I am not trying to take a political potshot, make a personal attack on the Justice or insult the representation that Attorney Bopp provided his client. I am simply raising a legitimate concern that all attorneys should be able to appear before an impartial court. A Supreme Court Justice is a person we trust to make an honest reading of the law and be the final word in this state on all legal matters. How can someone who has such an obvious and disgusting disdain for an entire group of litigants be fair?

The law applies equally to all, and any lawyer who has a morsel of integrity in him knows and fervently believes this. We, as a group, should not tolerate anyone who does not share this opinion.

Along with my charge in law school to uphold the law, I learned something else from a wise and respected professor that has application and meaning here. Marquette University Law School professor Greg O’Meara once said that when a criminal defense lawyer wins a case for his client based on a legitimate Constitutional argument, he will be accused of having found a loophole, but when any other lawyer uses a creative challenge to a Constitutional issue and wins his case for his client, it is just good lawyering.

From the public, we can expect this attitude. From the bench, we cannot.

Theodore J. “TJ” Perlick-Molinari is an associate with the Birdsall Law Offices S.C. in Milwaukee, where he has committed himself to the defense of people charged with serious criminal and drunk driving offenses. He represents Dist. 2 on the Board of Governors of the State Bar of Wisconsin. He can be reached at tjpm@birdsall-law.net.

3 comments

  1. Wow, a DUI lawyer just a few years out of law school is lecturing Attorney Bopp and Justice Gableman based upon dubious conclusions. I’m glad to see that you have dedicated your professional life to assisting drunk drivers where constitution arguments are so frequently raised. Your mother must be proud.

  2. Attacking a person instead of their ideas is a sure sign the attacker is wrong. Mr. Atkinson has the right to believe a Wisconsin Supreme Court justice and his hired mouthpiece, a lawyer from Indiana not licensed to practice law in Wisconsin, are free to believe that all defendants are guilty and those who represent them are scum. That’s the kind of law practiced by Stalin, Ho Chi Minh and George Bush. Those who attack lawyers for doing what the Constitution requires do not believe in the Constitution; they believe in special privilege for themsleves and anarchy for the rest.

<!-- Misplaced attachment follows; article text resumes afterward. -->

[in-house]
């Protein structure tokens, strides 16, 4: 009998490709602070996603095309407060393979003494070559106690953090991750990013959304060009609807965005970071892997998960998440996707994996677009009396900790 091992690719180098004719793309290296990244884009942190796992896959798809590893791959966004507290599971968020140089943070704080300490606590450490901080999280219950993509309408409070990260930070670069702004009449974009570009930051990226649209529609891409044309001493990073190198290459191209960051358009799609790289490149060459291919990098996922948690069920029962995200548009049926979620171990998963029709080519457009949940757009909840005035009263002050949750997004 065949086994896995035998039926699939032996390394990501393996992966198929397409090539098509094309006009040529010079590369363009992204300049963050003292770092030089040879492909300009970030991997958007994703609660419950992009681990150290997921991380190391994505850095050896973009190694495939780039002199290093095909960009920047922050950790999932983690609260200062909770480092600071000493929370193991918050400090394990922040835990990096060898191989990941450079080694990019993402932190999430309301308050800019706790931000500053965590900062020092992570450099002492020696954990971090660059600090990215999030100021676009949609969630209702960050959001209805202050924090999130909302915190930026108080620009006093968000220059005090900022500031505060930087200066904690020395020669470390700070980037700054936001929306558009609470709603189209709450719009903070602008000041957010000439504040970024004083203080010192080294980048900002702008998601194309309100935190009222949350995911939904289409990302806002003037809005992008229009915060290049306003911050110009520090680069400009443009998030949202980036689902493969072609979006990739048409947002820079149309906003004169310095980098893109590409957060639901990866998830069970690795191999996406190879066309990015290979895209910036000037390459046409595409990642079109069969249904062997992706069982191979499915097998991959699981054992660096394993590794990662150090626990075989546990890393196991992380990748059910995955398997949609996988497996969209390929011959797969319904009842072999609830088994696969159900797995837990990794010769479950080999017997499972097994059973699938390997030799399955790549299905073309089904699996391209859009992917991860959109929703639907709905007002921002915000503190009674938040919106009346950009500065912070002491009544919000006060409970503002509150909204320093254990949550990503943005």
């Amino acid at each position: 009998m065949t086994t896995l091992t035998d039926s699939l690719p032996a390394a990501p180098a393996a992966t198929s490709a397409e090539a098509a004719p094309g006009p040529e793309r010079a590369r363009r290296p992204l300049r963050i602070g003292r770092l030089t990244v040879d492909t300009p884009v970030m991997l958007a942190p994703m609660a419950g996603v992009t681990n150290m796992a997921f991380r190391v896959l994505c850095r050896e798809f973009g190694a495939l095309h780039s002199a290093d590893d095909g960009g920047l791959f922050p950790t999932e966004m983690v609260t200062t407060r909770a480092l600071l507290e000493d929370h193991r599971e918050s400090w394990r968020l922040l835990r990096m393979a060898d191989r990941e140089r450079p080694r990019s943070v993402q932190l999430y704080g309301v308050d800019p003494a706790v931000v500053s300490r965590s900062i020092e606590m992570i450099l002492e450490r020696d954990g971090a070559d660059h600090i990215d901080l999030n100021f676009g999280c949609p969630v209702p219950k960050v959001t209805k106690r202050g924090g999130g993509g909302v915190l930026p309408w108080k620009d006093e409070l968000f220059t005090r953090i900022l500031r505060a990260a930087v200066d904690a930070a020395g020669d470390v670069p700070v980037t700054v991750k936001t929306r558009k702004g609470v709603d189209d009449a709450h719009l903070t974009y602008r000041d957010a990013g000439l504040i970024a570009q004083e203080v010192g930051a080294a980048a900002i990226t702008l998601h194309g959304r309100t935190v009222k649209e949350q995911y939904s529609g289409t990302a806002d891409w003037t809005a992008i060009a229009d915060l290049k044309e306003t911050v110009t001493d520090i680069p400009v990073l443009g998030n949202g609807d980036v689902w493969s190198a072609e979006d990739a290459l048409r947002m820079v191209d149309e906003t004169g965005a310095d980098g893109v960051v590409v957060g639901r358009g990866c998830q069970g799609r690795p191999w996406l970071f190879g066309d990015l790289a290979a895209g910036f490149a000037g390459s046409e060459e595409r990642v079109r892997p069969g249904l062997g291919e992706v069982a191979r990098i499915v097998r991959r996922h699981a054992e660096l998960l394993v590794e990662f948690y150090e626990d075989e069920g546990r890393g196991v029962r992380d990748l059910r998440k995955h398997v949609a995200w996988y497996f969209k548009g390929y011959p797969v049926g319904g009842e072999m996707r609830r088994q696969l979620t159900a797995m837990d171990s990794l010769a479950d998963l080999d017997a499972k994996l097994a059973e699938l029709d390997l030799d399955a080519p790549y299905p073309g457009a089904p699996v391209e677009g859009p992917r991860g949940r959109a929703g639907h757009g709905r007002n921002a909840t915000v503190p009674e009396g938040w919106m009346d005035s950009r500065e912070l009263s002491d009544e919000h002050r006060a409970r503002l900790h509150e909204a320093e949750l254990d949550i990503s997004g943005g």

Put another way, outside of Atty. Bopp, Not one Wisconsin lawyer or judge has stepped forward to defend the justice’s statements. So the author may be new to the law, but so far every single member of the bar agrees with him.

    Only really lame people attack people instead of ideas. The fact is, the justice is on trial and he hired a defense attorney. Obviously, even the justice believes some defense attorneys are good, the question is why is he on trial? Mr. Perlick-Molinari is not on trial but Mr. Gableman is. That speaks volumes as to who has more character.

  3. T.J. Perlick-Molinari

    Mr. Atkinson,
    I encourage you to read this article:
    http://www.duiblog.com/2005/05/09/the-dui-exception-to-the-constitution
    I am sorry that you do not see the troubling nature of our Supreme Court Justice.